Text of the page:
LONDON – Earlier this week, an industrial valve produced in Britain flew out of Manchester – the country’s second-biggest city – and arrived at Singapore’s Changi Airport. The event made trade history.
It was the first fully digitalised cross-border movement of goods between the two countries. The entire transaction – transport, insurance and Customs formalities – was completed without resorting to even one scrap of paper.
The shipment was facilitated by an international consortium led by trade tech company LogChain, which has its headquarters in Singapore.
It used open and interoperable standards and distributed ledger technology – an infrastructure that allows simultaneous secure access to various databases worldwide – to complete an entirely paperless transaction.
Even in an age when almost everything has migrated online, this was not a small achievement.
The United Nations Conference on Trade and Developments estimates that the average Customs transaction involves 40 different documents.
So, the fact that all these formalities can now be completed fuss-free and entirely online serves as an example of the potential for trade unleashed by a pioneering UK-Singapore Digital Economy Agreement, which made it all happen.
And the implications of the new agreement go further, much beyond just encouraging better trade flows.
The latest statistics just released in London indicate that bilateral total trade between Britain and Singapore is just over £21 billion (S$35 billion).
While it is fashionable to claim that British trade continues to suffer due to the country’s withdrawal from the European Union, the reality remains that Britain’s exports to Singapore have expanded by a fifth over the past year.
More significantly, Singapore accounts for a full 40 per cent of Britain’s total trade with South-east Asia. No less than 70 per cent of British companies active in Asia are headquartered in the Lion City.
Singapore is also the third-largest foreign investor in Britain.
The combined value of Singapore’s foreign direct investments plus the stakes of Singaporean entities in British-based stock, bonds and other financial instruments amounts to £226 billion.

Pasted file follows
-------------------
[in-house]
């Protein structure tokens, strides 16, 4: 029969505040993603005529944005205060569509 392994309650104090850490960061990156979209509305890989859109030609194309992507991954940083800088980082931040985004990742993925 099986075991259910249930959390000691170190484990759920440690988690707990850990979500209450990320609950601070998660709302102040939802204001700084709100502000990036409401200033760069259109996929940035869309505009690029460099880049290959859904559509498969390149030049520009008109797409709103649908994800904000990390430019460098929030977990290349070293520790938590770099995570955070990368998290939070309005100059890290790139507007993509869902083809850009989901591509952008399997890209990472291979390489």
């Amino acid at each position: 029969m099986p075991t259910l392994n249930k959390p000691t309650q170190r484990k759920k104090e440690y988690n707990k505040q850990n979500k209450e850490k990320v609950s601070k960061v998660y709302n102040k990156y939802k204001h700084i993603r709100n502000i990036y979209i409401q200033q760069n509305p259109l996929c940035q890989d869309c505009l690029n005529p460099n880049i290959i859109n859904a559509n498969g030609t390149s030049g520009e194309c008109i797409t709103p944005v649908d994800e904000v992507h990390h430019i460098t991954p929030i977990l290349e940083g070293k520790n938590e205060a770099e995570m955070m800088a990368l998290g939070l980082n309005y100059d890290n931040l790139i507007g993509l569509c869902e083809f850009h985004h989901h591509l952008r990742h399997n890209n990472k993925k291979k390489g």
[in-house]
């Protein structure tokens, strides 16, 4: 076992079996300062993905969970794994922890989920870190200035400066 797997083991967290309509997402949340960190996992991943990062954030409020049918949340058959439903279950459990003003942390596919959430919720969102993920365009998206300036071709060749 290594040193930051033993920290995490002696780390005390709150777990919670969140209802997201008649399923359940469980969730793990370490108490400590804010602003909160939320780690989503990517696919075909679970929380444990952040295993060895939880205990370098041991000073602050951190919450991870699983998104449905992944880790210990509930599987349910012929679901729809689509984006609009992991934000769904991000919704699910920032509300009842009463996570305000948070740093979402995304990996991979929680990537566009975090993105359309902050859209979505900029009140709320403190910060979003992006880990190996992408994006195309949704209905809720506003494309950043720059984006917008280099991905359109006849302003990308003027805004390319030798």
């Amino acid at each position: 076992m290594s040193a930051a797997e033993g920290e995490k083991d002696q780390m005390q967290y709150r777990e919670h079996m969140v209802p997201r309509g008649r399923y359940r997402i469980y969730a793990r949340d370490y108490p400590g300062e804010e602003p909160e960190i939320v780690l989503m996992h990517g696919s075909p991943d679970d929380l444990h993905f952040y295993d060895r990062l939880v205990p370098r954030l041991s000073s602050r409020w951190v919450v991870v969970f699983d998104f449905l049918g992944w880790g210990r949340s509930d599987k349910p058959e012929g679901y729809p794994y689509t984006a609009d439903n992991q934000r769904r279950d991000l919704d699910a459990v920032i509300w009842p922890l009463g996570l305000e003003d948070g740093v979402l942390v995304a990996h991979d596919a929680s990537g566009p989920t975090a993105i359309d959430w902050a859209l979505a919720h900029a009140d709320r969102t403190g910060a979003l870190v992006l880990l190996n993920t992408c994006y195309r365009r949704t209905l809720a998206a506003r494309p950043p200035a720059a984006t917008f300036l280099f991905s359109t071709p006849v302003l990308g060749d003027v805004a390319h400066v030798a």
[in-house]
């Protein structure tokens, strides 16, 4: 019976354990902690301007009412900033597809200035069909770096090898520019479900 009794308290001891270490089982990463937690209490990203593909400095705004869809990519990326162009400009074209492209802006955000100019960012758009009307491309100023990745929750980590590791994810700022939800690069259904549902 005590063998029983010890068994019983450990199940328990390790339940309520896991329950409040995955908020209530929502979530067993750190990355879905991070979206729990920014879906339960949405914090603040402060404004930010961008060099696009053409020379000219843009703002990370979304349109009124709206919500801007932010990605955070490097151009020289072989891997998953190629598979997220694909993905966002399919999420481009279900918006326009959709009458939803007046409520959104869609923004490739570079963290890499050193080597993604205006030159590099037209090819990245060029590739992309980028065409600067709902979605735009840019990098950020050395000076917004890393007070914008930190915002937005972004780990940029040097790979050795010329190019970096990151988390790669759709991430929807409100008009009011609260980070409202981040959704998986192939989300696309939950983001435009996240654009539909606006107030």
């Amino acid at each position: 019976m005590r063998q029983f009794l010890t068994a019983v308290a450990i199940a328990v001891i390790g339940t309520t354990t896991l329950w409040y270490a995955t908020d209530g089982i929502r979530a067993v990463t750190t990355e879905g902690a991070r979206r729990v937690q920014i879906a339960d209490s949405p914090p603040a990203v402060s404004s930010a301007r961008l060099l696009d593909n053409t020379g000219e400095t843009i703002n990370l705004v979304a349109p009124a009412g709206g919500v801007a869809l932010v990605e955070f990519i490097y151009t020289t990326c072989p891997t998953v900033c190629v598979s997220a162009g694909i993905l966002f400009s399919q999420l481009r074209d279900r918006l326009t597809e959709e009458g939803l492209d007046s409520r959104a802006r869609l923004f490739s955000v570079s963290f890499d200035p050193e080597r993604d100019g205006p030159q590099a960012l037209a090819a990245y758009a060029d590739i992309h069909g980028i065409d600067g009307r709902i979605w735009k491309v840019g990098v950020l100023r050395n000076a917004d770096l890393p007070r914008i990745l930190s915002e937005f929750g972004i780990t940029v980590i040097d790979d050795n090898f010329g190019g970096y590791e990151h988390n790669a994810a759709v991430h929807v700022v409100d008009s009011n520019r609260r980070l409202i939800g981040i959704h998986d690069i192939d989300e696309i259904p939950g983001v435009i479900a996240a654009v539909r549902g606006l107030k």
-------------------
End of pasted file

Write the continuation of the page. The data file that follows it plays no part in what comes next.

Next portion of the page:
And, again, far from shrinking, these have registered a cumulative rise of 90 per cent since the 2016 British decision to leave the EU.
London and Singapore are the world’s second- and third-largest financial centres, after New York, and the British have high hopes about the potential of their latest Digital Economy Agreement, the first such trade deal signed by a European nation.
“This digital agreement plays to our strengths as a services superpower”, said Ms Anne-Marie Trevelyan, who negotiated the agreement for Britain and now serves as her country’s Minister of State for the Indo-Pacific region.
The British see the deal as potentially unleashing further opportunities in fintech to deliver cheaper and better financial services and products to consumers and in lawtech – technologies that support, supplement or replace traditional legal services.
The agreement between the two countries took only six months to negotiate. And the enabling British legislation allowing electronic documents to have the same legal treatment and effects came into force last week, another record time for such procedures.
But although the current agreement is aimed at simplifying trade procedures and boosting economic exchanges, it is also a pillar in a broader and expanding British-Singapore relationship.
Meeting on the margins of the Group of 20 summit hosted by India earlier this month, British Prime Minister Rishi Sunak and Singapore counterpart Lee Hsien Loong elevated the links between the two countries to the status of a “strategic partnership”, weaving into one both trade and investment Britain’s new membership in the Progressive Agreement for Trans-Pacific Partnership and decades of cooperation in defence, security, and intelligence services.
The two leaders also pledged “to contribute towards maintaining a free, open and inclusive, stable and peaceful international rules-based order” by strengthening the two countries’ capabilities through enhanced cooperation in tackling the “increasing threats and malicious activity seen in the digital and cyber domains”.
A joint high-level UK-Singapore Cyber Dialogue already took place in June, led by Mr David Koh, the head of the Cyber Security Agency of Singapore, and Mr Will Middleton, the cyber director at Britain’s Foreign Office.
Although details of the discussions are predictably scarce, officials say that the priorities of both countries are to understand the present cyber threat landscape, coordinate policies on the security of various apps and app stores used by the public, and fight the growing threat of ransomware.
An annual public service roundtable between the two countries is also envisaged, bringing together top civil servants from both countries.
And Singapore’s recently founded Digital and Intelligence Service has pledged to strengthen cooperation with its British counterparts.
Whether trade continues to expand will ultimately depend on private investors. But there is no question that what has started as a deal over the future of the digital economy will soon grow into a far-reaching strategic partnership extending to all emerging technologies, including artificial intelligence.
“This new agreement with Singapore will take us even further in delivering our priorities and ensure that, as we map the future of the world economy, we are doing so alongside our closest partners,” said Mr Sunak.
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